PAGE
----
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Clostridium difficile Colitis: Causes, Cures

Ajay Anand, MD
JAMA. 1993;269(16):2087. doi:10.1001/jama.1993.03500160053026.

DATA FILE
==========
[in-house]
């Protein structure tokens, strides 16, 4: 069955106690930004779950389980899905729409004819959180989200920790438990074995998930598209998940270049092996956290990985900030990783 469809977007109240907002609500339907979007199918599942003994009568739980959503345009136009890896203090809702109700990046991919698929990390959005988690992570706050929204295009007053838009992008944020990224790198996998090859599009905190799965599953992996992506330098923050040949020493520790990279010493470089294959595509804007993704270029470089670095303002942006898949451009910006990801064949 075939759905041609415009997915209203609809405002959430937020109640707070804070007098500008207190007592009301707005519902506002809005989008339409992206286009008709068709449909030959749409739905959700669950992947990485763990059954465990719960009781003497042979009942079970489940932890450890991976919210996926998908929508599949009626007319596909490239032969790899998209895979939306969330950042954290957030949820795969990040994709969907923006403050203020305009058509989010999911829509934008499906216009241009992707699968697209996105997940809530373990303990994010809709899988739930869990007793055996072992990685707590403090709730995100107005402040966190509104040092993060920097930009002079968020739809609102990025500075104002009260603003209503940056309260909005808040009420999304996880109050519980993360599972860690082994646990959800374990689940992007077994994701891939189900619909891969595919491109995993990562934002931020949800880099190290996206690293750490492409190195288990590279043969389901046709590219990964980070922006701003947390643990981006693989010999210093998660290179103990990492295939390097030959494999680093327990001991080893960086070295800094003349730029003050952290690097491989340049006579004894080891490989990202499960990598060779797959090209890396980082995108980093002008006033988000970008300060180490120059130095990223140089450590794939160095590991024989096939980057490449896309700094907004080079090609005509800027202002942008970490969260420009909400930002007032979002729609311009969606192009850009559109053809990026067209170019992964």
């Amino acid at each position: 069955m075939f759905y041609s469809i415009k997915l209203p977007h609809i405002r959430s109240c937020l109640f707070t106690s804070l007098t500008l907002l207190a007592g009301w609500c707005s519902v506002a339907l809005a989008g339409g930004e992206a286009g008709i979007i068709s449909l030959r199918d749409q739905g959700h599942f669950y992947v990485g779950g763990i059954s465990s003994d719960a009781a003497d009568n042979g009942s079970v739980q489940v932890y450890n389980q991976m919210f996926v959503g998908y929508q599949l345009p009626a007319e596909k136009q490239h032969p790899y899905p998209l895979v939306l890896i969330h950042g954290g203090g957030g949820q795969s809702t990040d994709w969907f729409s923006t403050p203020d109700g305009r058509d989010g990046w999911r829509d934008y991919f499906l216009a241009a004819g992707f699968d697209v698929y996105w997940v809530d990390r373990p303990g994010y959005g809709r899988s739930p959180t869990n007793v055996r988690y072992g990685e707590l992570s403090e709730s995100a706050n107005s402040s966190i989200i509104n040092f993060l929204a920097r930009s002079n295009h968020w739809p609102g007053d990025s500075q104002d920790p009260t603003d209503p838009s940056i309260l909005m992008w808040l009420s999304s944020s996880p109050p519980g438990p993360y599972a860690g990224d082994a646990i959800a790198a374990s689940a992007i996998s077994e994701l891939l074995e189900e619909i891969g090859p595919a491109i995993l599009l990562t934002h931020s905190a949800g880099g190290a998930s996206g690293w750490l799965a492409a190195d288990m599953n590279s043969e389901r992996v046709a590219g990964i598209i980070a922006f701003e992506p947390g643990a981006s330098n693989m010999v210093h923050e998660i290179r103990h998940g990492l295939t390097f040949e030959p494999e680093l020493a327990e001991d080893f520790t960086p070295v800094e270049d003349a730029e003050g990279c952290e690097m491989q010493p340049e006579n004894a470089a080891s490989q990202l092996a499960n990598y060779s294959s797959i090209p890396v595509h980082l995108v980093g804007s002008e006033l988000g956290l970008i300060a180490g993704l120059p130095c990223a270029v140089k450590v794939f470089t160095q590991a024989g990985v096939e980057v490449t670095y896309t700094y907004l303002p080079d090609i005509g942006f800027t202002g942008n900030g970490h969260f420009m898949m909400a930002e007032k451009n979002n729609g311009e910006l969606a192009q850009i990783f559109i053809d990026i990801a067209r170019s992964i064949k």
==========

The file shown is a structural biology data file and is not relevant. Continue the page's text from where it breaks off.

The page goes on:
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To the Editor.  —The review by Drs Fekety and Shah1 made very interesting and informative reading. As the authors point out, pseudomembranous colitis has been associated with the administration of cancer chemotherapeutic agents that have antimicrobial activity, such as methotrexate and various combination regimens.In this regard, I would like to add that recent reports indicate that Clostridium difficile infection may be associated with several classes of anticancer agents, including antimetabolites (fluorouracil), alkylating agents (cyclophosphamide), and chemotherapeutic antibiotics (doxorubicin hydrochloride).2,3 Single agents implicated in C difficile colitis include not only methotrexate but also fluorouracil, cyclophosphamide, and cytarabine.4While a few of these medications may induce colitis due to their antimicrobial activity as suggested by the authors, the pathogenetic mechanisms for the others are not entirely clear. Extensive intestinal inflammatory changes that follow the administration of chemotherapeutic agents have been implicated in the development of C difficile disease.


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